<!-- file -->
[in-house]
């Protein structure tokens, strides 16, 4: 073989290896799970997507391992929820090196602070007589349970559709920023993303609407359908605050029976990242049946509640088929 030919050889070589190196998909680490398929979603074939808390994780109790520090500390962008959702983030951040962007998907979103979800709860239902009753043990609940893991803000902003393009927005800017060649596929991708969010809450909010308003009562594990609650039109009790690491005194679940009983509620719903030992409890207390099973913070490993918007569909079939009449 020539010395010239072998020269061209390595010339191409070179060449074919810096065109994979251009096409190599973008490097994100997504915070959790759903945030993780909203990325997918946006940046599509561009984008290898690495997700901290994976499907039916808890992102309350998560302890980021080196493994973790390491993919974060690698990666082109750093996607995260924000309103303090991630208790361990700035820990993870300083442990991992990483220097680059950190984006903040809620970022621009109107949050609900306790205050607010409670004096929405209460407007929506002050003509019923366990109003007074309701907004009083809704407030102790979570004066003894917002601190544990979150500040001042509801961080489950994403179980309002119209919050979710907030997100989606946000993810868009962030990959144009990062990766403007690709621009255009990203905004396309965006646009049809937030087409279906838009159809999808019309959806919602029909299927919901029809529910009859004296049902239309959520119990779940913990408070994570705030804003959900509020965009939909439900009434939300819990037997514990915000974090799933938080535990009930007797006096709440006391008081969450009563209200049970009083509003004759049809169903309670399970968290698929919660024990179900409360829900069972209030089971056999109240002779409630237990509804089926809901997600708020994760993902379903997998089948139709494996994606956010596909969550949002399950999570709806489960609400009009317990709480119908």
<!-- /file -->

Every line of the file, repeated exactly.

[in-house]
């Protein structure tokens, strides 16, 4: 073989290896799970997507391992929820090196602070007589349970559709920023993303609407359908605050029976990242049946509640088929 030919050889070589190196998909680490398929979603074939808390994780109790520090500390962008959702983030951040962007998907979103979800709860239902009753043990609940893991803000902003393009927005800017060649596929991708969010809450909010308003009562594990609650039109009790690491005194679940009983509620719903030992409890207390099973913070490993918007569909079939009449 020539010395010239072998020269061209390595010339191409070179060449074919810096065109994979251009096409190599973008490097994100997504915070959790759903945030993780909203990325997918946006940046599509561009984008290898690495997700901290994976499907039916808890992102309350998560302890980021080196493994973790390491993919974060690698990666082109750093996607995260924000309103303090991630208790361990700035820990993870300083442990991992990483220097680059950190984006903040809620970022621009109107949050609900306790205050607010409670004096929405209460407007929506002050003509019923366990109003007074309701907004009083809704407030102790979570004066003894917002601190544990979150500040001042509801961080489950994403179980309002119209919050979710907030997100989606946000993810868009962030990959144009990062990766403007690709621009255009990203905004396309965006646009049809937030087409279906838009159809999808019309959806919602029909299927919901029809529910009859004296049902239309959520119990779940913990408070994570705030804003959900509020965009939909439900009434939300819990037997514990915000974090799933938080535990009930007797006096709440006391008081969450009563209200049970009083509003004759049809169903309670399970968290698929919660024990179900409360829900069972209030089971056999109240002779409630237990509804089926809901997600708020994760993902379903997998089948139709494996994606956010596909969550949002399950999570709806489960609400009009317990709480119908």